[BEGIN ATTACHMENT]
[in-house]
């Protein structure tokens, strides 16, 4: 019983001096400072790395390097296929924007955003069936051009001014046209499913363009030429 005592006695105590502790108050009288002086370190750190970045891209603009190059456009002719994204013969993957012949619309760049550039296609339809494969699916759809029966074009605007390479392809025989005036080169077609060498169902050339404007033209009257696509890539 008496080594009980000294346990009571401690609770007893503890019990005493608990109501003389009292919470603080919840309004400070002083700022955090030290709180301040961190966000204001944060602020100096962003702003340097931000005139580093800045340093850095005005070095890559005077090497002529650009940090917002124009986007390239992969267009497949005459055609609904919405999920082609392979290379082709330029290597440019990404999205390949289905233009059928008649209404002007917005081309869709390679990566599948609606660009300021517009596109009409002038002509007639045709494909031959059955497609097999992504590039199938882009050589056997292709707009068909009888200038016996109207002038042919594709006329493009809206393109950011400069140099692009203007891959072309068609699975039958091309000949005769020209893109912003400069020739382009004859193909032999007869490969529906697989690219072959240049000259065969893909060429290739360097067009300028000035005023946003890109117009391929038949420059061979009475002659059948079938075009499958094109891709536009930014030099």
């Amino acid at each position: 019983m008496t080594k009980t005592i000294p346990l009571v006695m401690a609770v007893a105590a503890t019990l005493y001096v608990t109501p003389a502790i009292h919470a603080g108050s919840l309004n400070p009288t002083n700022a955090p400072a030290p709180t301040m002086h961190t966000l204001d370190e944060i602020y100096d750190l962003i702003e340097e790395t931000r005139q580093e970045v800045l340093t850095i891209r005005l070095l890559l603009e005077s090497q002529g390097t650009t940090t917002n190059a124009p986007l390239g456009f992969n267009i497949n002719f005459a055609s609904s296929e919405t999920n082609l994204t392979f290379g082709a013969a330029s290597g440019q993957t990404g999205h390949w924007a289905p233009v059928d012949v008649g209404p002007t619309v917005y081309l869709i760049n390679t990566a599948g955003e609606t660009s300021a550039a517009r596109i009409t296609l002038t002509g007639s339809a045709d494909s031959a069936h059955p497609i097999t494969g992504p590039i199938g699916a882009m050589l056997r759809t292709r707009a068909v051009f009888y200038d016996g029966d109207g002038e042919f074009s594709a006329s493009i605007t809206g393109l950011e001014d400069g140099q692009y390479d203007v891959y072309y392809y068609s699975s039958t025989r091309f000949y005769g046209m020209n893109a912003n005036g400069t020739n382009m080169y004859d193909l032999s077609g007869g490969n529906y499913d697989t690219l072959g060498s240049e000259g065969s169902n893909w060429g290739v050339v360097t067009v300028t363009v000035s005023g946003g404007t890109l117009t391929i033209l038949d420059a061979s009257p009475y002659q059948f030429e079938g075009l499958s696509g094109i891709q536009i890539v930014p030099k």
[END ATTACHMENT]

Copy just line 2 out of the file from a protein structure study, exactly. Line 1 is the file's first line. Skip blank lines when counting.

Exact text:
């Protein structure tokens, strides 16, 4: 019983001096400072790395390097296929924007955003069936051009001014046209499913363009030429 005592006695105590502790108050009288002086370190750190970045891209603009190059456009002719994204013969993957012949619309760049550039296609339809494969699916759809029966074009605007390479392809025989005036080169077609060498169902050339404007033209009257696509890539 008496080594009980000294346990009571401690609770007893503890019990005493608990109501003389009292919470603080919840309004400070002083700022955090030290709180301040961190966000204001944060602020100096962003702003340097931000005139580093800045340093850095005005070095890559005077090497002529650009940090917002124009986007390239992969267009497949005459055609609904919405999920082609392979290379082709330029290597440019990404999205390949289905233009059928008649209404002007917005081309869709390679990566599948609606660009300021517009596109009409002038002509007639045709494909031959059955497609097999992504590039199938882009050589056997292709707009068909009888200038016996109207002038042919594709006329493009809206393109950011400069140099692009203007891959072309068609699975039958091309000949005769020209893109912003400069020739382009004859193909032999007869490969529906697989690219072959240049000259065969893909060429290739360097067009300028000035005023946003890109117009391929038949420059061979009475002659059948079938075009499958094109891709536009930014030099």